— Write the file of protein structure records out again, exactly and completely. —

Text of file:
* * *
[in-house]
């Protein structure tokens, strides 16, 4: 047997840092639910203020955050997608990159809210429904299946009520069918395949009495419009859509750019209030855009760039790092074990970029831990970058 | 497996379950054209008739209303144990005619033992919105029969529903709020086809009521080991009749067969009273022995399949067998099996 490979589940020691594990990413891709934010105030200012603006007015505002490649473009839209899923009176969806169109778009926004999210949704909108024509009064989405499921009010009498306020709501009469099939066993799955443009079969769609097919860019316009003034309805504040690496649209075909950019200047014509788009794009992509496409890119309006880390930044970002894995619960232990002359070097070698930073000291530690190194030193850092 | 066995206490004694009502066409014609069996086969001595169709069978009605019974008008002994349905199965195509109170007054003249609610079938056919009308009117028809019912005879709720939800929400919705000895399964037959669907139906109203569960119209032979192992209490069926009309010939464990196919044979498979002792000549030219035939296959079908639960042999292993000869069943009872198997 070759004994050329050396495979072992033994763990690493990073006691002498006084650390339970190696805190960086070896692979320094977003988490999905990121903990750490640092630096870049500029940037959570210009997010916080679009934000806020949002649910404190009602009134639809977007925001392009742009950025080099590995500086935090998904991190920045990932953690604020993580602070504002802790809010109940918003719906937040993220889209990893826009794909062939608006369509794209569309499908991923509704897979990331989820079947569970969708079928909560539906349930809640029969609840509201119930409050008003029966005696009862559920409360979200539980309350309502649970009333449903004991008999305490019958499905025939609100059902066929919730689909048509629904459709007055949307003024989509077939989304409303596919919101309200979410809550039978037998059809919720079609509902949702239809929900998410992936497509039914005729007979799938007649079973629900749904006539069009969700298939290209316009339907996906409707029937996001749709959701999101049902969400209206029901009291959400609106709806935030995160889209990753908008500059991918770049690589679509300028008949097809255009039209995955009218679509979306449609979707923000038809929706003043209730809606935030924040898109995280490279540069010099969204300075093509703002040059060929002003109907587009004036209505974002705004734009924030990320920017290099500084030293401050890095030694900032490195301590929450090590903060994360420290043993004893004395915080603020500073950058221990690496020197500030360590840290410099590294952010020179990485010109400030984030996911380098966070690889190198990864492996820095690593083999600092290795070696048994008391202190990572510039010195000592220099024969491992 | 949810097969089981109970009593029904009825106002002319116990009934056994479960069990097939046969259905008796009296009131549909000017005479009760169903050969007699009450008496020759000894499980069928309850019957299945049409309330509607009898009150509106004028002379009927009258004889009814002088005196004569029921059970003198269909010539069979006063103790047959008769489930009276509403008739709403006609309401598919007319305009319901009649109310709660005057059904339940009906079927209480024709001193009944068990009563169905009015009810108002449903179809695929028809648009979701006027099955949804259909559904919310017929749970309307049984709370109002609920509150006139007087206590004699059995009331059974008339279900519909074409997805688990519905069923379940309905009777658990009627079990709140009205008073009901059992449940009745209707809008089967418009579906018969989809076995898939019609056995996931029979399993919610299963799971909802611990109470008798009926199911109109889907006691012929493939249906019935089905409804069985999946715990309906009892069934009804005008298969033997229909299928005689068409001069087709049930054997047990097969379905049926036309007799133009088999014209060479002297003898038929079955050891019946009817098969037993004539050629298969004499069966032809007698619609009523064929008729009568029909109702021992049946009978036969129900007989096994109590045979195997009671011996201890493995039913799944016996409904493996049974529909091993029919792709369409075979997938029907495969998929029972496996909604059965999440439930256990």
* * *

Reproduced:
[in-house]
């Protein structure tokens, strides 16, 4: 047997840092639910203020955050997608990159809210429904299946009520069918395949009495419009859509750019209030855009760039790092074990970029831990970058 | 497996379950054209008739209303144990005619033992919105029969529903709020086809009521080991009749067969009273022995399949067998099996 490979589940020691594990990413891709934010105030200012603006007015505002490649473009839209899923009176969806169109778009926004999210949704909108024509009064989405499921009010009498306020709501009469099939066993799955443009079969769609097919860019316009003034309805504040690496649209075909950019200047014509788009794009992509496409890119309006880390930044970002894995619960232990002359070097070698930073000291530690190194030193850092 | 066995206490004694009502066409014609069996086969001595169709069978009605019974008008002994349905199965195509109170007054003249609610079938056919009308009117028809019912005879709720939800929400919705000895399964037959669907139906109203569960119209032979192992209490069926009309010939464990196919044979498979002792000549030219035939296959079908639960042999292993000869069943009872198997 070759004994050329050396495979072992033994763990690493990073006691002498006084650390339970190696805190960086070896692979320094977003988490999905990121903990750490640092630096870049500029940037959570210009997010916080679009934000806020949002649910404190009602009134639809977007925001392009742009950025080099590995500086935090998904991190920045990932953690604020993580602070504002802790809010109940918003719906937040993220889209990893826009794909062939608006369509794209569309499908991923509704897979990331989820079947569970969708079928909560539906349930809640029969609840509201119930409050008003029966005696009862559920409360979200539980309350309502649970009333449903004991008999305490019958499905025939609100059902066929919730689909048509629904459709007055949307003024989509077939989304409303596919919101309200979410809550039978037998059809919720079609509902949702239809929900998410992936497509039914005729007979799938007649079973629900749904006539069009969700298939290209316009339907996906409707029937996001749709959701999101049902969400209206029901009291959400609106709806935030995160889209990753908008500059991918770049690589679509300028008949097809255009039209995955009218679509979306449609979707923000038809929706003043209730809606935030924040898109995280490279540069010099969204300075093509703002040059060929002003109907587009004036209505974002705004734009924030990320920017290099500084030293401050890095030694900032490195301590929450090590903060994360420290043993004893004395915080603020500073950058221990690496020197500030360590840290410099590294952010020179990485010109400030984030996911380098966070690889190198990864492996820095690593083999600092290795070696048994008391202190990572510039010195000592220099024969491992 | 949810097969089981109970009593029904009825106002002319116990009934056994479960069990097939046969259905008796009296009131549909000017005479009760169903050969007699009450008496020759000894499980069928309850019957299945049409309330509607009898009150509106004028002379009927009258004889009814002088005196004569029921059970003198269909010539069979006063103790047959008769489930009276509403008739709403006609309401598919007319305009319901009649109310709660005057059904339940009906079927209480024709001193009944068990009563169905009015009810108002449903179809695929028809648009979701006027099955949804259909559904919310017929749970309307049984709370109002609920509150006139007087206590004699059995009331059974008339279900519909074409997805688990519905069923379940309905009777658990009627079990709140009205008073009901059992449940009745209707809008089967418009579906018969989809076995898939019609056995996931029979399993919610299963799971909802611990109470008798009926199911109109889907006691012929493939249906019935089905409804069985999946715990309906009892069934009804005008298969033997229909299928005689068409001069087709049930054997047990097969379905049926036309007799133009088999014209060479002297003898038929079955050891019946009817098969037993004539050629298969004499069966032809007698619609009523064929008729009568029909109702021992049946009978036969129900007989096994109590045979195997009671011996201890493995039913799944016996409904493996049974529909091993029919792709369409075979997938029907495969998929029972496996909604059965999440439930256990």